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I'm using ELKI to cluster, in a hierarchical way, a dataset of geolocations using OPTICSXi. The result of the execution of the algorithm is a set of files.

The content of a file could be:

# Cluster: nameOfCluster
# OPTICSModel
# Parents: nameOfParents (this element doesn't exist for the root cluster)
# Children: nameOfChild_0, nameOfChild_1 ... nameOfChild_n, (optional) 
ID=1 lat0 lon0 reachability=?
ID=3062 lat1 lon1 reachability=1.30972586 predecessor=1
ID=7383 lat2 lon2 reachability=2.56784445 predecessor=3062
ID=42839 lat3 lon3 reachability=4.05510623 predecessor=1

I don't understand if the elements that are in each file (in the example there are four elements) belong to the same cluster or could belong to different clusters. In the latter case, I need to write some code that builds the clusters ( for example looking at the predecessor of each node), or there are some parameters that could I specify in Elki to obtain each single cluster?

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2 Answers 2

up vote 1 down vote accepted

By default, ELKI will produce a directory with one file per cluster. Unless the output file already exists, in which case you will get all the clusters written into the same file, separated with comments as seen above.

With a hierarchical result, such as OPTICSXi, your should however also treat all members of the child clusters to be also part of the parent. These are clusters nested into the parent. They are not repeated in the parent, to reduce redundancy in the output.

Compare the output of OPTICSXi to OPTICS output. What the Xi approach does, is split the data for you, based on sudden drops in reachability-distance. All clusters of Xi should be subsequences of the original OPTICS cluster order.

In your case, you may have chosen minPts too small, if your cluster has just 4 elements. (Although, you may have truncated the file, or you may have a lot of elements in child clusters; so the output may be fine).

Also note that you will usually want to validate whether you want the first element(s) of your cluster to belong to the cluster or not; similarly the last elements. OPTICSXi tends to err on the first elements, but not in a systematic way that would be trivial to fix. The first and last elements are those that bridge the gap from one cluster to another. You really should verify these manually (which is a good reason to not choose minPts too small).

I strongly recommend to build/use a visualization for your specific use case. Then you could just load such a cluster into your visualization and visually inspect if the result makes sense to you. I have used OPTICSXi on geographic data, and that worked very well for me.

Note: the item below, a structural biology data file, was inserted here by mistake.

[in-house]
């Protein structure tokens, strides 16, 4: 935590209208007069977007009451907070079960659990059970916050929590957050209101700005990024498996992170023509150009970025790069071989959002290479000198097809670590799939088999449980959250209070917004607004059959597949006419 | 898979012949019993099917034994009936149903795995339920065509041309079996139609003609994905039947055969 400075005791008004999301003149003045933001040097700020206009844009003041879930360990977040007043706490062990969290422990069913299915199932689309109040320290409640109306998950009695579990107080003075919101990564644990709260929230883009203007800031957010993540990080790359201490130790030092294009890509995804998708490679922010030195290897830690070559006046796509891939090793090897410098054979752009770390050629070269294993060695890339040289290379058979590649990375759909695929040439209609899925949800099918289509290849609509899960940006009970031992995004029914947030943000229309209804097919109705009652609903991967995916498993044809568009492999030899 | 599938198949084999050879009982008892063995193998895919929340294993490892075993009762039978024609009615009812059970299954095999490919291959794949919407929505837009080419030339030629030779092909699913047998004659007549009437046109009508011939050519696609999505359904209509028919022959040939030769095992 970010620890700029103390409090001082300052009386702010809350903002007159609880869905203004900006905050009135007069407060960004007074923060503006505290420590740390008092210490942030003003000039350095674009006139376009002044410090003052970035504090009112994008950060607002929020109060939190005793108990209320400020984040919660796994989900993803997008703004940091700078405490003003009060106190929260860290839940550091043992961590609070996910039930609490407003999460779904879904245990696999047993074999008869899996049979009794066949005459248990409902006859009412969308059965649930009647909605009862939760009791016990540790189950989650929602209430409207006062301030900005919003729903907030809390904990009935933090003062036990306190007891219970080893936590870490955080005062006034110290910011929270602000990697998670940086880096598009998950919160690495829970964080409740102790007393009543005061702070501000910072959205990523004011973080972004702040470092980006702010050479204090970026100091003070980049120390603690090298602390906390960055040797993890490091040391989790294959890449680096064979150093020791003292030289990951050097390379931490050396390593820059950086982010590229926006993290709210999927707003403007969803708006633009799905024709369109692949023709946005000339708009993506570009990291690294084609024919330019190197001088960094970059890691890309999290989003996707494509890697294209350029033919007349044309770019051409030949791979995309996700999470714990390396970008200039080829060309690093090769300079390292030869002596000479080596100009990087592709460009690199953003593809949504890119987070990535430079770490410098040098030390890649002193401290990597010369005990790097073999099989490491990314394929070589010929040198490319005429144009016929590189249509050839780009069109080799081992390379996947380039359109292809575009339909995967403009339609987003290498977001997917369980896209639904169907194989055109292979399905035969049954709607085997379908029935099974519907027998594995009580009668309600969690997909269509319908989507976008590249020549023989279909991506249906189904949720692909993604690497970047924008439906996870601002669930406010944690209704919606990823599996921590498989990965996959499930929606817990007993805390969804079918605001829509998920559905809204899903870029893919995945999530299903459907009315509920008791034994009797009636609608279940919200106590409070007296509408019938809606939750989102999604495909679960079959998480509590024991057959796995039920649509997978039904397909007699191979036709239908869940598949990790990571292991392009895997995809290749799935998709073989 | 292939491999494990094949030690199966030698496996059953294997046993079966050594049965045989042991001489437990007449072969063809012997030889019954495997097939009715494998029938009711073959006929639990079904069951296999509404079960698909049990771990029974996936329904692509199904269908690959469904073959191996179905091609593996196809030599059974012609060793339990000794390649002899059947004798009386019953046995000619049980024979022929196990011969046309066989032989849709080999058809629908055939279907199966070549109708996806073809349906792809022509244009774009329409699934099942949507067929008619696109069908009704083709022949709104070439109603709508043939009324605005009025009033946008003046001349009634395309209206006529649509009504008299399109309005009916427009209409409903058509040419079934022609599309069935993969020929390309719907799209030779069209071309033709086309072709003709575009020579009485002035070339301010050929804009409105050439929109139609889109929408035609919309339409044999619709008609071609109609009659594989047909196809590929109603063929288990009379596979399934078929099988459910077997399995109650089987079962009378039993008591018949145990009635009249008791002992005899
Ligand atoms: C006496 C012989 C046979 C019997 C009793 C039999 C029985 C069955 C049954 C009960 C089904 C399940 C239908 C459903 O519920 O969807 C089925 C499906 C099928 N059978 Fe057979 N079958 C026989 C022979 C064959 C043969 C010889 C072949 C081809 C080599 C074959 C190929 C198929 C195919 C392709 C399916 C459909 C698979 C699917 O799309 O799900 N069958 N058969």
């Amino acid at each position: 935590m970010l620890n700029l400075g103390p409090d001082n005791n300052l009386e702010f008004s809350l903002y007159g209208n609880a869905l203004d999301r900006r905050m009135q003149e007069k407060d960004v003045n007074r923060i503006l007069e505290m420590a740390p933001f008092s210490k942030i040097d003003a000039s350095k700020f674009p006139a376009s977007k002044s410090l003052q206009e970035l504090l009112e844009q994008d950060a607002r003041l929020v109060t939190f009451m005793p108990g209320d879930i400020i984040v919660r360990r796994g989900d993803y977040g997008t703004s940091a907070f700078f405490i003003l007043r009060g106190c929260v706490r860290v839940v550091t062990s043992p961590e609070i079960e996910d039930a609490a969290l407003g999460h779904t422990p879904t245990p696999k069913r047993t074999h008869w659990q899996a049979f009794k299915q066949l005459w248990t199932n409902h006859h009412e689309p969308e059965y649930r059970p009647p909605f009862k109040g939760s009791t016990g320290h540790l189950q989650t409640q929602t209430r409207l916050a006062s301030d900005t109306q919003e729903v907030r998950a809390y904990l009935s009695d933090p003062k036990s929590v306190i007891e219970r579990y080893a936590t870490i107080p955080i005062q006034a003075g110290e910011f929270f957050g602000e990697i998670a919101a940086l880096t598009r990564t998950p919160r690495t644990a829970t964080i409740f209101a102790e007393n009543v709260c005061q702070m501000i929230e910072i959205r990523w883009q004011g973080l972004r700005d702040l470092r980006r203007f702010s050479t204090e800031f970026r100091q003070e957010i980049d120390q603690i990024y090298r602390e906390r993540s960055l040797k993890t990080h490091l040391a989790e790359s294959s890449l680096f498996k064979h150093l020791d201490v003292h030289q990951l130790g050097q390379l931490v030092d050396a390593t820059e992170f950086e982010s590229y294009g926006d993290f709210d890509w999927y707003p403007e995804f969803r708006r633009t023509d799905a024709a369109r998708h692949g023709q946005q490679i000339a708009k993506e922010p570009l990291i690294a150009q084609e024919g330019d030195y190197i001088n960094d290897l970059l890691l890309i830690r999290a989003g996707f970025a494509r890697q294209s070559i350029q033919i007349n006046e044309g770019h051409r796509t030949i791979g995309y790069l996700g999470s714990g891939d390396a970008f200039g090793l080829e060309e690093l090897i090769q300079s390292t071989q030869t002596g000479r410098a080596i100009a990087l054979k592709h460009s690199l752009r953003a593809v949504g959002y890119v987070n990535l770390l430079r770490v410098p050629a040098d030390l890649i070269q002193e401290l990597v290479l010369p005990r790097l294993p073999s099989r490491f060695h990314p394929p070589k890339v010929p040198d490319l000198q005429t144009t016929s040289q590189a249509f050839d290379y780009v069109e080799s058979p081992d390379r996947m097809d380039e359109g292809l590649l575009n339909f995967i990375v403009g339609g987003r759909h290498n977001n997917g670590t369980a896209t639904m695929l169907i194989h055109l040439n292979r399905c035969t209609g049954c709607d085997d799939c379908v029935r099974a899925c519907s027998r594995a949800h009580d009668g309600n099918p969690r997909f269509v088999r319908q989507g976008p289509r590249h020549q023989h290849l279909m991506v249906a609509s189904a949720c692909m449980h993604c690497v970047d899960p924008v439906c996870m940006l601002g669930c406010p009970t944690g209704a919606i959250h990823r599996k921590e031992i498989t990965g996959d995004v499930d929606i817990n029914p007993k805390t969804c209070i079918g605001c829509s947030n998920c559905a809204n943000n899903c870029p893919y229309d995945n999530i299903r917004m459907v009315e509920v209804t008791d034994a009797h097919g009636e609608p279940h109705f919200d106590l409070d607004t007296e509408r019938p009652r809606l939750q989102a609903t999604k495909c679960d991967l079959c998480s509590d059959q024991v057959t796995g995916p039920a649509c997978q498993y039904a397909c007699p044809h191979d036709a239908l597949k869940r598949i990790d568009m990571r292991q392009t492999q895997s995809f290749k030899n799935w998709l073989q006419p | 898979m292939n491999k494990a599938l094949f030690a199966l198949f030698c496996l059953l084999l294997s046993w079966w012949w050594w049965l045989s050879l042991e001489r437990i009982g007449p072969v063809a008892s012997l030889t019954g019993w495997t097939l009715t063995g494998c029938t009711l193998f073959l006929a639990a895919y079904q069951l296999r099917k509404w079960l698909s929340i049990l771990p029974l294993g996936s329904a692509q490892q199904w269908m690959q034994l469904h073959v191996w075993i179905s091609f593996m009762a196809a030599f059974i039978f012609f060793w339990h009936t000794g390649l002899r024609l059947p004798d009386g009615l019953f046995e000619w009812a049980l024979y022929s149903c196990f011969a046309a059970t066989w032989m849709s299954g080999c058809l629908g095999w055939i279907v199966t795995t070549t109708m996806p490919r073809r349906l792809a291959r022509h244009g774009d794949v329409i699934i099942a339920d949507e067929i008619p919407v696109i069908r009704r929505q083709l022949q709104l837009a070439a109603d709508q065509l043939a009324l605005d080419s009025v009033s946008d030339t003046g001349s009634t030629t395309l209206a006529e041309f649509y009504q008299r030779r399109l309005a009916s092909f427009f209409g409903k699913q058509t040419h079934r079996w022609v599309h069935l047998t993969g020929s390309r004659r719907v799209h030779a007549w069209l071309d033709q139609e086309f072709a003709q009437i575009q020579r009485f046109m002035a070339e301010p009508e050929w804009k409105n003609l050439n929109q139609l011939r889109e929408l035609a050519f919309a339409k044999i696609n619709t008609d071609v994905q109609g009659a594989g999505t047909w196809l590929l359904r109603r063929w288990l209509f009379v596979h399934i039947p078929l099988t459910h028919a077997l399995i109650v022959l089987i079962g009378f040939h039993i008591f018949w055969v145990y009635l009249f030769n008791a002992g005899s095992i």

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What about the root element? I have a lot of children and a lot of node (ID) in the root file. I've thought to treat each child of the root node as a cluster. But how can I treat the geo-locations that are in the file? –  Deborah Dec 6 '13 at 9:44
1  
The root cluster contains everything. Elements listed there are "noise", and not clustered. –  Erich Schubert Dec 6 '13 at 14:31
    
Thank you for your reply. So, is the number of clusters equal to the number of children of the root element? –  Deborah Dec 6 '13 at 15:01
    
No. Clusters can be nested in clusters in multiple layers. –  Erich Schubert Dec 6 '13 at 16:57
1  
No. All of them are clusters. Even the root. OPTICS is a hierarchical clustering algorithm, not a "flat" strict partitioning method like k-means. It can have clusters-in-clusters-in-clusters-in-clusters. Some of them are interesting, some are not. The whole data set is a "cluster", but not a very interesting one. –  Erich Schubert Dec 6 '13 at 17:02

So, if I've understood well, in the example above, the cluster is composed of the elements ID=1, ID=3062, ID=7383, ID=42839, and all the elements in nameOfChild_0, nameOfChild_1 ... nameOfChild_n. Maybe, I don't have to join the children in the root element, because I guess I'll obtain a unique big cluster contained all my geo-locations, in fact I have 903 child elements and 18795 node (ID).

I've done a lot of tests, choosing minPoint = {2,5,10} and xi = {0.1, 0.01, 0.001, 0.0001, 0.00001, 0.000001}. I use a visualization of my clusters, but I can't find a good result. I'm having a lot of trouble.

Thanks to your reply I've understood that I split my elements too much, in the sense that for me each file is a cluster, and for this reason I don't consider the child elements in the parent, but I consider them as separated clusters.

Moreover, I noticed that the first and the last element sometimes are wrong, I've thought to verify if this elements are predecessor of at least one element in the cluster, or at least one element in the cluster is a predecessor of those. Does this make sense?

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You may want to move this into the question above; you supposedly should be able to edit it. –  Erich Schubert Dec 6 '13 at 16:59
    
The first element will always be the predecessor of at least one element in the cluster; and the last will have a predecessor in the cluster. Otherwise they should not be considered for inclusion by OpticsXi. Nevertheless, the first and last elements may be the "worst" member of the cluster. They aren't totally random, but they could be a better match for the previous, next, or parent cluster instead. If you try to understand the Xi method in detail, you will also undestand why this is so. –  Erich Schubert Dec 6 '13 at 17:01

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